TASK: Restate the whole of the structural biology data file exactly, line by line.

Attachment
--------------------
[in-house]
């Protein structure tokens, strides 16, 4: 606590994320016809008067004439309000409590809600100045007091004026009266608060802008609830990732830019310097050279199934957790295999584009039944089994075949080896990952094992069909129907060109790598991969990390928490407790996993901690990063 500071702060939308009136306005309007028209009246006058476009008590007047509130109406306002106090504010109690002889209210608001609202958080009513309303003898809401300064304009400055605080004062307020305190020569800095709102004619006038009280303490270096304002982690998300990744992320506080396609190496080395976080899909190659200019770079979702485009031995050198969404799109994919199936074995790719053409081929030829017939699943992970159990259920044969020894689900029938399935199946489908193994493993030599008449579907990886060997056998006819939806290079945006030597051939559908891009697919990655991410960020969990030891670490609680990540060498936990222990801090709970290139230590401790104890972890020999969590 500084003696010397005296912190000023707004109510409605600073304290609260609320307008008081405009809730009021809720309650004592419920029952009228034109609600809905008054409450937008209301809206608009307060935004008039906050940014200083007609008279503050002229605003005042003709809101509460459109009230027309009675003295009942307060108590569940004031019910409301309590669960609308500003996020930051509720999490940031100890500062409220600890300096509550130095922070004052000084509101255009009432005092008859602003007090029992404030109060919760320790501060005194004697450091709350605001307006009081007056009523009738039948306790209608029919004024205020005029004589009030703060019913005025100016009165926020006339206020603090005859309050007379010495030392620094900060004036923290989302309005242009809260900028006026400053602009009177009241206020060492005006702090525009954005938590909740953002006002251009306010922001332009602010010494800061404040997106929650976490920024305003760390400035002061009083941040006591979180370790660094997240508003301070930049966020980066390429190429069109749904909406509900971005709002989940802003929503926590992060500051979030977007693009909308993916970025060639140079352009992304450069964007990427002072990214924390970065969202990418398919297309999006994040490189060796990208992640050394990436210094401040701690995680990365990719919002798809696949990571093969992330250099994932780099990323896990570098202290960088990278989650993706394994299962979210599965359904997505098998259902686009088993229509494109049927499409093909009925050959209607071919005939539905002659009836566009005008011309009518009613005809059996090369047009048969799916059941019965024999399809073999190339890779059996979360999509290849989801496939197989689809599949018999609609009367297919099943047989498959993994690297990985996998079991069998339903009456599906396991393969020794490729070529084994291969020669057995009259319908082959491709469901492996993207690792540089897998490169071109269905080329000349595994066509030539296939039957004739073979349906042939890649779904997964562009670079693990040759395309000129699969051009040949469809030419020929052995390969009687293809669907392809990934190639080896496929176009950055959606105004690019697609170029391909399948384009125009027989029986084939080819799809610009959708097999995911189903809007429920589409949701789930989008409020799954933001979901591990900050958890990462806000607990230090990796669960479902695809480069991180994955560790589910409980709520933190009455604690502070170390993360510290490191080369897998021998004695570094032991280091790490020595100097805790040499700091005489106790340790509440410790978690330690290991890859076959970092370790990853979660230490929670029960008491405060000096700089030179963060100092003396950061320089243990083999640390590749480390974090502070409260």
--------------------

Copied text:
[in-house]
């Protein structure tokens, strides 16, 4: 606590994320016809008067004439309000409590809600100045007091004026009266608060802008609830990732830019310097050279199934957790295999584009039944089994075949080896990952094992069909129907060109790598991969990390928490407790996993901690990063 500071702060939308009136306005309007028209009246006058476009008590007047509130109406306002106090504010109690002889209210608001609202958080009513309303003898809401300064304009400055605080004062307020305190020569800095709102004619006038009280303490270096304002982690998300990744992320506080396609190496080395976080899909190659200019770079979702485009031995050198969404799109994919199936074995790719053409081929030829017939699943992970159990259920044969020894689900029938399935199946489908193994493993030599008449579907990886060997056998006819939806290079945006030597051939559908891009697919990655991410960020969990030891670490609680990540060498936990222990801090709970290139230590401790104890972890020999969590 500084003696010397005296912190000023707004109510409605600073304290609260609320307008008081405009809730009021809720309650004592419920029952009228034109609600809905008054409450937008209301809206608009307060935004008039906050940014200083007609008279503050002229605003005042003709809101509460459109009230027309009675003295009942307060108590569940004031019910409301309590669960609308500003996020930051509720999490940031100890500062409220600890300096509550130095922070004052000084509101255009009432005092008859602003007090029992404030109060919760320790501060005194004697450091709350605001307006009081007056009523009738039948306790209608029919004024205020005029004589009030703060019913005025100016009165926020006339206020603090005859309050007379010495030392620094900060004036923290989302309005242009809260900028006026400053602009009177009241206020060492005006702090525009954005938590909740953002006002251009306010922001332009602010010494800061404040997106929650976490920024305003760390400035002061009083941040006591979180370790660094997240508003301070930049966020980066390429190429069109749904909406509900971005709002989940802003929503926590992060500051979030977007693009909308993916970025060639140079352009992304450069964007990427002072990214924390970065969202990418398919297309999006994040490189060796990208992640050394990436210094401040701690995680990365990719919002798809696949990571093969992330250099994932780099990323896990570098202290960088990278989650993706394994299962979210599965359904997505098998259902686009088993229509494109049927499409093909009925050959209607071919005939539905002659009836566009005008011309009518009613005809059996090369047009048969799916059941019965024999399809073999190339890779059996979360999509290849989801496939197989689809599949018999609609009367297919099943047989498959993994690297990985996998079991069998339903009456599906396991393969020794490729070529084994291969020669057995009259319908082959491709469901492996993207690792540089897998490169071109269905080329000349595994066509030539296939039957004739073979349906042939890649779904997964562009670079693990040759395309000129699969051009040949469809030419020929052995390969009687293809669907392809990934190639080896496929176009950055959606105004690019697609170029391909399948384009125009027989029986084939080819799809610009959708097999995911189903809007429920589409949701789930989008409020799954933001979901591990900050958890990462806000607990230090990796669960479902695809480069991180994955560790589910409980709520933190009455604690502070170390993360510290490191080369897998021998004695570094032991280091790490020595100097805790040499700091005489106790340790509440410790978690330690290991890859076959970092370790990853979660230490929670029960008491405060000096700089030179963060100092003396950061320089243990083999640390590749480390974090502070409260």